Without Bush, GOP hopefuls attempt to make their mark

by Deborah Bernstein | 10/29/99 5:00am

Republican presidential frontrunner Texas Governor George W. Bush's absence at last night's town hall forum took a backseat to largely gentle debate over taxes, health care and campaign finance reform.

While magazine publisher Steve Forbes and former Reagan administration official Gary Bauer traded jabs over their competing flat tax proposals, Bush largely escaped criticism for skipping the debate to attend a ceremony in Texas honoring his wife.

While Arizona Senator John McCain -- Bush's closest competitor -- stayed away from any mention of the race's absent leader, the Forbes campaign criticized Bush's campaign priorities.

"Perhaps in the future at a forum like this, if we call it a fund-raiser, he might show up," Forbes said.

McCain, running second to Bush in most polls, emphasized campaign finance reform -- his signature issue -- as the solution to government problems, including tax and health care reform.

McCain said the tax code is a "nightmare because of a cornucopia of special interests" and that normal citizens are not represented in Washington.

The one candidate at the forum most experts say has a viable chance at catching Bush, McCain again pointed to special interests when he explained why he thinks it has been so difficult to accomplish health care reform.

"Why is it that we can't come up with a decent patients' bill of rights? The Democrats are gridlocked by special interests of the trial lawyers, the Republicans by the insurance companies and special interests. Until we reform this campaign finance system, we're not going to reach a conclusion," he said.

Utah Senator Orrin Hatch and former UN ambassador Alan Keyes rounded out the panel, presented by CNN and WMUR, and following Wednesday night's meeting of Democratic candidates vice president Al Gore and former Senator Bill Bradley.

While Forbes touted his position as a forerunner in the fight for a flat tax, Bauer said Forbes' proposal would allow corporations to escape payment.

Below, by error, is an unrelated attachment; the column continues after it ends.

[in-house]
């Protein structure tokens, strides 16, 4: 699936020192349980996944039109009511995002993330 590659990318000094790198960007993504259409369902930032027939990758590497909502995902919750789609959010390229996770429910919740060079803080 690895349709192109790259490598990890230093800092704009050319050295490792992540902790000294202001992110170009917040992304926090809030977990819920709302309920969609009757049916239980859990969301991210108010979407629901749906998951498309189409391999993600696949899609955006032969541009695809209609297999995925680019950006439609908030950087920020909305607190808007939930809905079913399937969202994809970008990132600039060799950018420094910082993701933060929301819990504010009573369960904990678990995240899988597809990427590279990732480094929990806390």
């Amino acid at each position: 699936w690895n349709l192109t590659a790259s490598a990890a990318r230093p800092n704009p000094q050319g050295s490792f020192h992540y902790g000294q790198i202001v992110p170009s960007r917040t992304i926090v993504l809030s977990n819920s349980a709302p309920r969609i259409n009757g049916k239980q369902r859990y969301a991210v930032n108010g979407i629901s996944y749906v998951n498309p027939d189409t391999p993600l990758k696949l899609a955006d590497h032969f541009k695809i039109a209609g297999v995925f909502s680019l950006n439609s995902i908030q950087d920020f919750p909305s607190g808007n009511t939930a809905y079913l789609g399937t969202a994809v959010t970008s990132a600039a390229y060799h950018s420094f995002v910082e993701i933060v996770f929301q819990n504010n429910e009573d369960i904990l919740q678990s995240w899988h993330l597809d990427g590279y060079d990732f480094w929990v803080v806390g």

"If you're going to have a flat tax, what you describe as income becomes all-important. And how you see America's wealth being created is all-important. My plan is fairer for families. It's across the board. And I think it's the way the Republican Party has to go if we want to win the White House back," Bauer said.

Health care improvement, the one contentious point from Wednesday night's Democratic panel, was again a prominent issue last night.

While several Republicans alluded to the Democratic candidates' sparring over funding health care with the surplus, they did little to delineate the specifics of their health care plans.

A proponent of health care reform, Hatch said he hopes to finance his campaign with one million people giving him 36 dollars, allowing him to equal the record-breaking total Bush has raised so far.

Bush's absence was noted by many, including moderator and CNN anchor Judy Woodruff, who announced at the top of the program that Bush had declined the invitation to attend the forum.

Bush told WMUR in an interview yesterday afternoon that he was missing the debate because he loved his wife and wanted to be with her when she received an alumni award at Southern Methodist University.

"My family is important to me, and I think the people of New Hampshire will recognize that," he said.

Issues of social policy like abortion and gay rights also permeated questions from the audience.

McCain stressed the need for Republican party to be accepting and open, though he said he is proud of the party's pro-life stance.

While Keyes said in a pre-taping question session that he felt homosexuality is an "abomination," Forbes told viewers he would not discriminate when hiring on the basis of sexuality.

Forbes said he would hire people who want to get the job done, and not make a political statement by filling a position.

The debate was momentarily interrupted by an anonymous woman protesting military spending. She was escorted out of Moore Theater.

After the debate, candidates applauded their performances, although Keyes denounced what he believes to be racism on the part of the media.

At a press conference following the forum, Keyes said audiences respond well to him and the press declines to ask him questions because they cannot get past his skin color.

Forbes' spokesman said he is beginning to think the "W" in George W. Bush stands for "Where's George" while a McCain spokesman touted the senator's ability to prove his presidential qualities.

Dartmouth Government Professor Constantine Spiliotes, who specializes in the American Presidency, said he thought the candidates held off from criticizing Bush and instead focused on themselves.

He said he felt all the candidates were eloquent and that they presented a wide spectrum of Republican views in the forum.

Spiliotes said that as health care reform packages emerged from the Democratic panel, tax reform debate came out of last night's forum as a differentiating issue between Republican candidates.

While Government Professor Lynn Vavreck said during the debate she felt the candidates were similar, press conferences after the forum made her think McCain presented a more grave, deep candidacy.

Vavreck said she feels McCain will benefit from a post-forum bump in the polls but that Bush's failure to attend will not directly hurt him.

Advertise your student group in The Dartmouth for free!